Among the loveliness inside Grand Central Terminal—the starry-skied ceiling, the clocks, the chandeliers—are some wonderful architectural mysteries.
One that appears to have been an accident of design is the whispering gallery. It’s on the lower level outside the Oyster Bar, under beautiful original Gustavino tiles on a low domed ceiling.
Face the wall and whisper, and your words can be clearly heard on other side of the 50-foot space—thanks to the way sound waves travel across the vaulted ceiling.
No evidence exists that the whispering gallery was anything more than a “happy coincidence,” says one of the architects who helped restore Grand Central in the 1990s, states this New York Times piece.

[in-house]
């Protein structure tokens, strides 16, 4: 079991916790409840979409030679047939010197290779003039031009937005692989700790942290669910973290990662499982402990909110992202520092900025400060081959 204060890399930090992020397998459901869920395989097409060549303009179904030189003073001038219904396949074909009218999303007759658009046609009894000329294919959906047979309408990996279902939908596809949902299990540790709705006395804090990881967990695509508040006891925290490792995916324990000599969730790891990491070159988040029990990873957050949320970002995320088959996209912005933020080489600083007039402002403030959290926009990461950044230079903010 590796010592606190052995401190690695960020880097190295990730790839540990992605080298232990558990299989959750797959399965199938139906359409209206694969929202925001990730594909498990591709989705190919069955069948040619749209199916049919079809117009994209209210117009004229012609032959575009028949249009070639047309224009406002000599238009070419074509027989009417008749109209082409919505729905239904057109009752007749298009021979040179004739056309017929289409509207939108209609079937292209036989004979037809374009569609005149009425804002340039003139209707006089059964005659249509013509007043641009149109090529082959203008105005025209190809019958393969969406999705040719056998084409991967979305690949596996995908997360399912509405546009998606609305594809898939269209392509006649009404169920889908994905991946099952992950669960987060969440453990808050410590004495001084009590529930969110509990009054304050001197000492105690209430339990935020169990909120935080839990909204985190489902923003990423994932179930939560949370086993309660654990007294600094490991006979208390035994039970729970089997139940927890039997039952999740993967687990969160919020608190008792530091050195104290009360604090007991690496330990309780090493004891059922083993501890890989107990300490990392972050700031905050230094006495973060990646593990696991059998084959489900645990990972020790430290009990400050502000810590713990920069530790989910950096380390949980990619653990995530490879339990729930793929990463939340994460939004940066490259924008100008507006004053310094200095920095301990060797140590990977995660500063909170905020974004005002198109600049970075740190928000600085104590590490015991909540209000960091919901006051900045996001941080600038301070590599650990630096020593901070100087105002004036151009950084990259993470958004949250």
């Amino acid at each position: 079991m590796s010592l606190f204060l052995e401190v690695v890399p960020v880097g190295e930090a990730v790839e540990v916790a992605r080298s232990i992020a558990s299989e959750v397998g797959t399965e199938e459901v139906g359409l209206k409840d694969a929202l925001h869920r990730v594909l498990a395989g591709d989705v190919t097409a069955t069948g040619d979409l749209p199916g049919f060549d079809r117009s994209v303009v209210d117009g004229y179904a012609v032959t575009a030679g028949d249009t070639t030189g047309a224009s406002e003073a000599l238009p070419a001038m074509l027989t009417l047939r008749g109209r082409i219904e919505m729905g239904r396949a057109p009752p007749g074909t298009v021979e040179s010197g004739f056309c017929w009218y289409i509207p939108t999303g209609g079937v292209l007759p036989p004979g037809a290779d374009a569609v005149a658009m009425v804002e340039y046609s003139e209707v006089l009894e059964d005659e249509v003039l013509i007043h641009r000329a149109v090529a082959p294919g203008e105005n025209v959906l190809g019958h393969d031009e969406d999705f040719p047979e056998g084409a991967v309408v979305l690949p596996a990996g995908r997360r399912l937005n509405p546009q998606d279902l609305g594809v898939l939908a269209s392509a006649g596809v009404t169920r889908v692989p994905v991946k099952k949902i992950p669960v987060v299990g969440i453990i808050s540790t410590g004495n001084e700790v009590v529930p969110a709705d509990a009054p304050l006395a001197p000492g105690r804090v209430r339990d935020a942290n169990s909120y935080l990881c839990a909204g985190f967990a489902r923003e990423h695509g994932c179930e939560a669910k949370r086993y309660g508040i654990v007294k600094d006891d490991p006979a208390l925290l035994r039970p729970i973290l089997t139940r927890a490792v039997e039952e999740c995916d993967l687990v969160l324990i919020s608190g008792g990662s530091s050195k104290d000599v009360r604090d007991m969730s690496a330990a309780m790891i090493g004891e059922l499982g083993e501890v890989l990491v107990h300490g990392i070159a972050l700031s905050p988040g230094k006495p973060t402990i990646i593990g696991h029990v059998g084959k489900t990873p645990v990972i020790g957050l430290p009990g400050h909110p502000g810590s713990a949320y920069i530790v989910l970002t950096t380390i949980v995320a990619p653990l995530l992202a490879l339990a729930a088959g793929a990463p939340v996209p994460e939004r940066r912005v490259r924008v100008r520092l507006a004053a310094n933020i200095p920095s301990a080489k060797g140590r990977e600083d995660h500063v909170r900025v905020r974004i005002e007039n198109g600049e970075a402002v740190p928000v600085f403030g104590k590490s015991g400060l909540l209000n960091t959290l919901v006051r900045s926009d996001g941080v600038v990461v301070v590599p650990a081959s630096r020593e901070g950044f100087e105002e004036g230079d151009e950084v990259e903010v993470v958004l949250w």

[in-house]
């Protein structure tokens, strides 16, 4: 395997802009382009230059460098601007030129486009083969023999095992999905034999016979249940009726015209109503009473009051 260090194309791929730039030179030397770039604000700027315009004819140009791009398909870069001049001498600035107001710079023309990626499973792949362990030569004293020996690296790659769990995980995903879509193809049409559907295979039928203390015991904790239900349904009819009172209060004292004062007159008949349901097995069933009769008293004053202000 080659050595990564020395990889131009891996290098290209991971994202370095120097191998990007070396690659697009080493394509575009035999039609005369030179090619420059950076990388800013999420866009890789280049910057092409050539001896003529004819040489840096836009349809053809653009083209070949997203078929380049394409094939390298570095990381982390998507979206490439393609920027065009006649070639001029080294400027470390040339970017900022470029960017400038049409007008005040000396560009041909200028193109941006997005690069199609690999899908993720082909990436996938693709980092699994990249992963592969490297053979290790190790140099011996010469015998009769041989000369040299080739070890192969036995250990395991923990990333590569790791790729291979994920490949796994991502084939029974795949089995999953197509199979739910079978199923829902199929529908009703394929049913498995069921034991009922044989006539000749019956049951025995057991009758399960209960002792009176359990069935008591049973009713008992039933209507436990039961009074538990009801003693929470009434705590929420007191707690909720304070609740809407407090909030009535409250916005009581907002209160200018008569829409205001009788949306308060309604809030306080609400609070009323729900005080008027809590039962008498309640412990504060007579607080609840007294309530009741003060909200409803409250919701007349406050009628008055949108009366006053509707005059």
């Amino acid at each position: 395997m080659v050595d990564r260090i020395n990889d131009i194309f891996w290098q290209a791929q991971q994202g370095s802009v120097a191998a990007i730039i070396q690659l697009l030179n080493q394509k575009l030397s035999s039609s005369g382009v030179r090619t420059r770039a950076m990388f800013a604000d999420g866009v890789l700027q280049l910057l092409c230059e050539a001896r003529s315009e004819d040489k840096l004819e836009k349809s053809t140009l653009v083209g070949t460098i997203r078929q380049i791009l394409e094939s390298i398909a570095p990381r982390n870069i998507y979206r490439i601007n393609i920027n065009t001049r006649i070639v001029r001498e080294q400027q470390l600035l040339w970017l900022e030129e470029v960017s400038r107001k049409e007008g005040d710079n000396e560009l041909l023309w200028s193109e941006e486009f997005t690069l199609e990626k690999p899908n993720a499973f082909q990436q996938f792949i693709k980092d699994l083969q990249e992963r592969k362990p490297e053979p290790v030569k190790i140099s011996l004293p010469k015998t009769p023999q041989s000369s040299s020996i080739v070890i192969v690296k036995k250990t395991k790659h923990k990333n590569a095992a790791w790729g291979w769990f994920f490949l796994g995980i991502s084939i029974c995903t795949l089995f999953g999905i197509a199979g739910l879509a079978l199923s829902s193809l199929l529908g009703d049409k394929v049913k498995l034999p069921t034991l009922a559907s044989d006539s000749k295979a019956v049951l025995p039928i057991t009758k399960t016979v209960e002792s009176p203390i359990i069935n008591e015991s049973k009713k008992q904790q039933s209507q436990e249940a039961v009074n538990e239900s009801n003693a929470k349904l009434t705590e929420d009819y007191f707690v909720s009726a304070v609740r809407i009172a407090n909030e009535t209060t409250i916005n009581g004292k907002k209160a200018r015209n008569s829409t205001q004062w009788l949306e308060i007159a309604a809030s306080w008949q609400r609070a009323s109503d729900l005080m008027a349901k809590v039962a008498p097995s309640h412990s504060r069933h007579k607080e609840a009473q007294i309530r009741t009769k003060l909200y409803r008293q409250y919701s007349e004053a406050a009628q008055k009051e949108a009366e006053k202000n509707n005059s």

But other sources say it must have been intentional.
Rafael Gustavino and his son designed this part of the terminal “based on architectural principles that have been used for centuries worldwide—from St. Paul’s Cathedral in London to the Temple of Heaven in Beijing to the Gol Gumbaz in Bijapur, India,” according to New York Curiosities.
[Second image: postcard of the Whispering Gallery before the Oyster Bar was added; New York Times]